We cannot halt the protests, for this would mean that we agree to live in a country that has been turned into a lifelong prison. The younger generation of Ukrainians, which grew up and matured in the post-Soviet years, organically rejects all forms of dictatorship. If dictatorship wins, Europe must take into account the prospect of a North Korea at its eastern border and, according to various estimates, between 5 and 10 million refugees. I do not want to frighten you.

We now have a revolution of the young. Those in power wage their war first and foremost against them. When darkness falls on Kyiv, unidentified groups of “people in civilian clothes” roam the city, hunting for the young people, especially those who wear the symbols of the Maidan or the European Union. They kidnap them, take them out into forests, where they are stripped and tortured in fiercely cold weather. For some strange reason the victims of such actions are overwhelmingly young artists—actors, painters, poets. One feels that some strange “death squadrons” have been released in the country with an assignment to wipe out all that is best in it.

One more characteristic detail: in Kyiv hospitals the police force entraps the wounded protesters; they are kidnapped and (I repeat, we are talking about wounded persons) taken out for interrogation at undisclosed locations. It has become dangerous to turn to a hospital even for random passersby who were grazed by a shard of a police plastic grenade. The medics only gesture helplessly and release the patients to the so-called “law enforcement.”

To conclude: in Ukraine full-scale crimes against humanity are now being committed, and it is the present government that is responsible for them. If there are any extremists present in this situation, it is the country’s highest leadership that deserves to be labeled as such.

And now turning to your two questions which are traditionally the most difficult for me to answer: I don’t know what will happen next, just as I don’t know what you could now do for us. However, you can disseminate, to the extent your contacts and possibilities allow, this appeal. Also, empathize with us. Think about us. We shall overcome all the same, no matter how hard they rage. The Ukrainian people, without exaggeration, now defend the European values of a free and just society with their own blood. I very much hope that you will appreciate this.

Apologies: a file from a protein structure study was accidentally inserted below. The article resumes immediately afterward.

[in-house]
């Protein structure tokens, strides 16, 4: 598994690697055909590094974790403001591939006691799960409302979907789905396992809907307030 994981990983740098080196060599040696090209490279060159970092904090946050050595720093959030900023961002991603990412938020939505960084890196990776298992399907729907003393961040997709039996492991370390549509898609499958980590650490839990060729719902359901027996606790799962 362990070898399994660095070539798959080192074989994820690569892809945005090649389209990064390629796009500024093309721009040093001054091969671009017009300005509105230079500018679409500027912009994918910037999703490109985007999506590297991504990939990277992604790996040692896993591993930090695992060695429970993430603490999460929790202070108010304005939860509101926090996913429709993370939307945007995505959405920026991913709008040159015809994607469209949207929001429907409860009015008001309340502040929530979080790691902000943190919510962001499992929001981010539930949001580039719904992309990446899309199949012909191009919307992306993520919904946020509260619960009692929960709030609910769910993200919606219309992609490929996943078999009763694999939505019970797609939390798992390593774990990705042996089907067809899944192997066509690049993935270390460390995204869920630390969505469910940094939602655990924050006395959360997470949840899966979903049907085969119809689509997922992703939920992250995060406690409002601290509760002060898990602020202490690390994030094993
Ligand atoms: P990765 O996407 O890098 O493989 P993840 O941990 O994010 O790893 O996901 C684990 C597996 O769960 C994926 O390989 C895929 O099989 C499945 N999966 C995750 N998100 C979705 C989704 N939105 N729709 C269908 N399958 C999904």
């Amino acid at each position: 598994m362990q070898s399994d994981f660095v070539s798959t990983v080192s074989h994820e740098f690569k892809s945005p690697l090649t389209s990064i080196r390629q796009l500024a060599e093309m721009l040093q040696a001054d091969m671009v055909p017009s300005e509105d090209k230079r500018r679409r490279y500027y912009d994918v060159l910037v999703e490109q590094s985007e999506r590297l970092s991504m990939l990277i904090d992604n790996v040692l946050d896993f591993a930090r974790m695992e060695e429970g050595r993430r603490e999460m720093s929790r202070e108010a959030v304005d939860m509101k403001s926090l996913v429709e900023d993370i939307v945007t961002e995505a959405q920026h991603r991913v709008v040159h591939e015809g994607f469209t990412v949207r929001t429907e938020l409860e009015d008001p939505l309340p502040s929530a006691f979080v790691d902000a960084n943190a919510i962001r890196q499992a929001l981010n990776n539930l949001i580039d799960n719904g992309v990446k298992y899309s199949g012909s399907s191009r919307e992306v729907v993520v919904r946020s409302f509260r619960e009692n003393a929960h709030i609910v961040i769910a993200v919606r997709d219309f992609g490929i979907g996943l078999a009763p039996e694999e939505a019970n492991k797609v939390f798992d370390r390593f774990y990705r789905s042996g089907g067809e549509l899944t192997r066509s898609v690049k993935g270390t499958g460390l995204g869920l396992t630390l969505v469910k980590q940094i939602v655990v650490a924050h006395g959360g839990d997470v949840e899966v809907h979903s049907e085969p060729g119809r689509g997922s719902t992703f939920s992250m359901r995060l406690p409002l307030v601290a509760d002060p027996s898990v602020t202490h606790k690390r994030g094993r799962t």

Yuri Andrukhovych is a Ukrainian prose writer, poet, essayist, and translator.
Translated by Vitaly Chernetsky.

Vint_SF

Journal of the Plague Season

ALTHOUGH THIS MAY seem counterintuitive, science fiction is often one of the most realistic of genres. It may set its stories in future times or among weird alien species, but the best science fiction can often express political and social anxieties more openly than can realist drama. Sometimes this is a matter of escaping the notice of censors who don’t take the genre seriously, but it can also be an example of what television critic John Ellis describes as the capacity of the medium to help us “work through” the slings and arrows of contemporary life. Working through, a concept Ellis takes from psychoanalysis, allows us to analyze, repeat, interpret and otherwise engage with difficult experience in the displaced form of fiction, facilitating the process of coming to terms with disturbing thoughts and experiences.

A repeated pattern in this year’s science fiction television is plotlines about epidemics, suggesting that we are culturally working through some anxieties about our biological vulnerability. As early as 1995 Laurie Garrett published The Coming Plague, arguing that things such as overuse of antibiotics, lack of access to clean drinking water for much of the world’s population, the overcrowded conditions of urban poverty in the Global South, and massive refugee migration caused by warfare were producing conditions in which viruses and microbes would thrive. She anticipated that in the near future we would see new and devastating disease outbreaks as the microbial world travelled and mutated as never before. Recent outbreaks of diseases such as Sars and H1N1 have made us aware of the looming threat of a viral pandemic, and indeed it now seems as if we are sufficiently educated about such matters that this week’s episode of Helix could drop the term “zoonotic transfer” into the dialogue without even pausing to gloss. Dracula, too, includes an outbreak of sorts – although it is a deliberately caused by those evil oil barons – and even The Walking Dead supplemented their zombie infection with an outbreak of quotidian cholera for part of this season, a hint that contagion anxiety is about more than biological health. In our harsh economic times, zombies emerge more and more as our possible selves, expelled parts of the body politic – just as labor is expendable to global capital and migrant laborers are unwanted by many nation states. Indeed, this pattern is so prevalent that in 2009 Lev Grossman declared zombies “the official monster of the recession” in Time.

Revolution has added a viral contagion to its exploration of the sinister machinations of the Patriots in the post-electricity world. As one might expect, this is not a naturally occurring contagion – although, of course, by this I mean “expect in the conspiracy-thriller narrative,” because of course one might expect reasonably expect biological outbreaks in this frontier setting. The Patriots are using their engineered strain of typhus as a method for culling populations, deliberating infecting those who are physically or mentally ill and thus eliminating their non-productive drain on the community. There are no zombies on Revolution and its infected do not become zombie-like – they merely sicken and die. And yet there is something in this plot of viral eugenics that is reminiscent of the recent zombie theme about lives that matter vs. those that do not.